A Giant Step Heavenward
September 7th, 1969 @ 8:15 AM
A GIANT STEP HEAVENWARD
Dr. W. A. Criswell
9-7-69 8:15 a.m.
On the radio you are sharing the services of the First Baptist Church in Dallas, and this is the pastor bringing the message entitled A Giant Step Heavenward. In the sixteenth chapter of the Book of Acts, verses 9 and 10:
And a vision appeared to Paul in the night; There stood a man of Macedonia, and prayed him, saying, Come over into Macedonia, and help us.
And after he had seen the vision, immediately we endeavoured to go into Macedonia, assuredly gathering that the Lord had called us for—
and I like that Old English expression—
for to preach the gospel unto them.
Now we are beginning a gigantic and meaningful church year. And as the message is developed you will see why it is I have chosen this text. For one thing, in a new departure, there was introduced to you the finest prospect for the Baptist ministry in England, who is now graduated from Spurgeon College, our Baptist seminary in London. And he and his wife, who is a nurse, will be here for a year. And they are present, not only to help us in our own ministry here in Dallas, but also to learn how an American church builds itself; outreach, visitation, education, evangelism.
He is here to learn from us, as I could pray if we were there we would learn from them, and take the methodology of our Southern Baptist churches back to England. And when he is pastor, things that he has seen in us do, he may be able to inculcate in his own congregation there. And by the example of what he does in England, there may be many other of our Baptist churches in that tight little island that will expand its ministries due to his own example. So we welcome Rodney Sawtell. And we are going to open up our hearts and our whole church to him and his young wife.
Then Friday night we have one of the great opportunities of a lifetime in our church. Friday night, this Friday night, we’re all going to Six Flags, all of us. It’s our annual Roundup. That’s one thing. It is the time for the projection of our tremendous outreach and program for this coming year. Then if God will help us, and if you will pray for it, I’ve got it in my soul to turn that great gigantic convocation into an evangelistic service. After we’ve had our time of recreation and fellowship, we’re going to meet together. And then after a program, a rodeo program, they’re going to turn the service over to me.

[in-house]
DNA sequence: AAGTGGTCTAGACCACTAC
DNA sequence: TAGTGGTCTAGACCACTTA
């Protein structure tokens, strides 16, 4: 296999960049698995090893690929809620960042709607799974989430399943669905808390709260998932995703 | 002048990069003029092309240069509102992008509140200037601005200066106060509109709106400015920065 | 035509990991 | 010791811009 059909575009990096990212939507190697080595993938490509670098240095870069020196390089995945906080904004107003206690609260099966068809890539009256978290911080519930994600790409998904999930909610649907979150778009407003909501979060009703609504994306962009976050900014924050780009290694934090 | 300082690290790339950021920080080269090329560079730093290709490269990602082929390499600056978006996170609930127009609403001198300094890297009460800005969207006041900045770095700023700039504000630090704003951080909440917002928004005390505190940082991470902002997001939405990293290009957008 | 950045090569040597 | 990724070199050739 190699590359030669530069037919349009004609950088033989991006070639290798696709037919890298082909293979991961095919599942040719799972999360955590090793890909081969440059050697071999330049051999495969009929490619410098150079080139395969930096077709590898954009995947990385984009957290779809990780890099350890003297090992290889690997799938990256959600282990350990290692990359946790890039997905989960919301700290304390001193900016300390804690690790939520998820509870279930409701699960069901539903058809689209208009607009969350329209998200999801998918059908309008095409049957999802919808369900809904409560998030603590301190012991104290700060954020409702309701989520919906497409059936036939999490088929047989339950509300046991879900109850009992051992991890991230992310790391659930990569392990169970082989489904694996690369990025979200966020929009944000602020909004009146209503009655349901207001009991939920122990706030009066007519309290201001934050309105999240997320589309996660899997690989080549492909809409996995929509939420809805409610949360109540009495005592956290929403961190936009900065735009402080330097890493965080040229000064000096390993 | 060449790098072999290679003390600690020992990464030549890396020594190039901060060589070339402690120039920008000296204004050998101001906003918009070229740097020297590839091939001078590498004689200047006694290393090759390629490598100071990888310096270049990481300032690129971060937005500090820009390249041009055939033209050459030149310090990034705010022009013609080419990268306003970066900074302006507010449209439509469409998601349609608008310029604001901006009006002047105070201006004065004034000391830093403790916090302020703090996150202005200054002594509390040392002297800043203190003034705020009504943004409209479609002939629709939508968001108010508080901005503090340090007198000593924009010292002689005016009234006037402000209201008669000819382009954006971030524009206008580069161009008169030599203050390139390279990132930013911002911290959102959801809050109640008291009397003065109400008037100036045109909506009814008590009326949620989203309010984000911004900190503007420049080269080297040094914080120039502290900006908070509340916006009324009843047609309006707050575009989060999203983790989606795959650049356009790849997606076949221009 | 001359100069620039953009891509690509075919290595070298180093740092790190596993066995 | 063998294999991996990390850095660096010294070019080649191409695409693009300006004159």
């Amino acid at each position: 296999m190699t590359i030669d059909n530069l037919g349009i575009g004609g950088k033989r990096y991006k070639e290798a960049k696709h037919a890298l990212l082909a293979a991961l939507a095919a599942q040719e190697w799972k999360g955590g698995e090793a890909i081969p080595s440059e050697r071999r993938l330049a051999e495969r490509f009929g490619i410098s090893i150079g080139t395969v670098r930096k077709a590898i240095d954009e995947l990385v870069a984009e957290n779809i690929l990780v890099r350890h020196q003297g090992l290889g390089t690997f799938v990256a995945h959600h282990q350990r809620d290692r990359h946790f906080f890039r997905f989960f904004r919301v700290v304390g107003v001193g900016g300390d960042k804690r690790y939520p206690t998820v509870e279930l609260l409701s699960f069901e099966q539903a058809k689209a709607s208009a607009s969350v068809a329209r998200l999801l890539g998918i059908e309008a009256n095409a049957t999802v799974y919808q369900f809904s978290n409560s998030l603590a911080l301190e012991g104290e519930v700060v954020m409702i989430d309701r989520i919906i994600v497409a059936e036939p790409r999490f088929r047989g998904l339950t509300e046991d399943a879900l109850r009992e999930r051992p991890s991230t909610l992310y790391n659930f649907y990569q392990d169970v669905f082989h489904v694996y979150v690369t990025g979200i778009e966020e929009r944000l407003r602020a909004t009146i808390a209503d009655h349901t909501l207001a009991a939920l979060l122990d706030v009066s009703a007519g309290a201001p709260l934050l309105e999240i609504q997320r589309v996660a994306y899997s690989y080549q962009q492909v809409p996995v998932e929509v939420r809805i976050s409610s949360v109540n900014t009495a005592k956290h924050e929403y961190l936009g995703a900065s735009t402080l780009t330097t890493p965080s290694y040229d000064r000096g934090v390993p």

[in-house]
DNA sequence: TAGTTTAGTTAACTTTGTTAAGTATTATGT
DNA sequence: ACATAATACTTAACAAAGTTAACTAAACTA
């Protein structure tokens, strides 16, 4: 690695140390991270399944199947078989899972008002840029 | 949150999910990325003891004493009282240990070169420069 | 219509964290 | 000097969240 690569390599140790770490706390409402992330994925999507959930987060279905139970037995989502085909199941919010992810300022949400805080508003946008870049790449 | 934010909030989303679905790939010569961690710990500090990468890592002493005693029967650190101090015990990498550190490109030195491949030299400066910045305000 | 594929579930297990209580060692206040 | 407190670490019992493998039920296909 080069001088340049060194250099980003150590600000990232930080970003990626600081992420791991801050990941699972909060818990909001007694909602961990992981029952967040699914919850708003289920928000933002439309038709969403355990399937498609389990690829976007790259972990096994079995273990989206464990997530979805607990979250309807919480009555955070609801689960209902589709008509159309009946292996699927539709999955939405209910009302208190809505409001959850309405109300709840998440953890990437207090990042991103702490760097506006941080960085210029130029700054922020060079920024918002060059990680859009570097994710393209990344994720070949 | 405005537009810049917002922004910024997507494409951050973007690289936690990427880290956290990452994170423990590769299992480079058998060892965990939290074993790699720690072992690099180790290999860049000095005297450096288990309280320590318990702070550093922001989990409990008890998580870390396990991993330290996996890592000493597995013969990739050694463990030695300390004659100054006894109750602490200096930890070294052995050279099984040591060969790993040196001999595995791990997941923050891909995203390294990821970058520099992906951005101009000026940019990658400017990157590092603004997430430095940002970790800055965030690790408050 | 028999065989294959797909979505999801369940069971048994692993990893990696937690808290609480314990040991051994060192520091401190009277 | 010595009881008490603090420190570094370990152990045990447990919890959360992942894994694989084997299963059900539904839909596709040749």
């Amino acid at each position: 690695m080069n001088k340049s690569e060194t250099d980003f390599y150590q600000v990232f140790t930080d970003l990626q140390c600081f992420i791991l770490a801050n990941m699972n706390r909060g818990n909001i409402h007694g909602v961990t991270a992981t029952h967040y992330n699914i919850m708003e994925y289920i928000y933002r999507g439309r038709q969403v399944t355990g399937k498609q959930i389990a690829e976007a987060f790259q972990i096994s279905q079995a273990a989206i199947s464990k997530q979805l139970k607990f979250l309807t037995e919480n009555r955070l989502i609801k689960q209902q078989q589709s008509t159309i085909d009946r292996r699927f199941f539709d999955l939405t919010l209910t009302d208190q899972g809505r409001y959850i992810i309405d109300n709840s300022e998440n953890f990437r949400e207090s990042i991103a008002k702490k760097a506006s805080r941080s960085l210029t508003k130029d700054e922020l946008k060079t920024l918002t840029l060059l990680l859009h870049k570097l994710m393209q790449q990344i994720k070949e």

I could not think of a better way to get folks to a congregational service, a preaching hour, who are not interested in the church, who are not saved, who are not Christians, than to invite them to the Six Flags program Friday night. We ought to be there. We have promised to have at least five thousand of us there. We ought to be there. And then we ought to take some friends and families there. Maybe they wouldn’t come to church here in this auditorium, but they’d go with us there. Now a $4.50 ticket cost $2, and they put their heart and soul into making this a successful thing for our First Baptist Church here in Dallas. So let’s go. Let’s be there. And then let’s go with a prayer in our hearts that, if God puts it on the soul of the pastor that night, he’ll preach an evangelistic sermon and make an appeal. God be with us as we launch our work in that tone and in that tenor.
Now the idea back of this sermon this morning is how a small step can eventuate in a tremendous repercussion. It’s the kind of a thing that Neil Armstrong said when he walked down the ladder of that Eagle sitting on the moon. And there was a step there about that tall, as he slowly went down that ladder toward the moon. And when he put his foot down that small step, he said, “A small step for a man, but a giant leap for humanity.” Of course, it has been one of the most fantastic, unbelievable of all of the achievements of American science; that a man—did you go out there and look at that moon—that a man should be putting his foot on that moon, “A small step for a man,” just a few inches, “but a giant leap for humanity.”
Now the development of the text. To me, in my judgment one of the greatest of all of the turnings of history is in this text I’ve just read [Acts 16:9-10]. For preceding it, they’d gone through Phrygia, the great Roman province in the interior of Asia Minor, and the region of Galatia, another like province, and were forbidden of the Holy Ghost to preach the gospel in Asia [Acts 16:6]. They finally came to Mysia, when they assayed to go into Bithynia, east, and the Spirit suffered them not [Acts 16:7]. And standing there on the shores of the Aegean Sea, and just across the Hellespont is Europe, the Holy Spirit said, “You are not to go to the right, to the east; but you are to go to the left, to Europe” [Acts 16:7-10]. And Paul crossed that little narrow strip of water [Acts 16:10-12].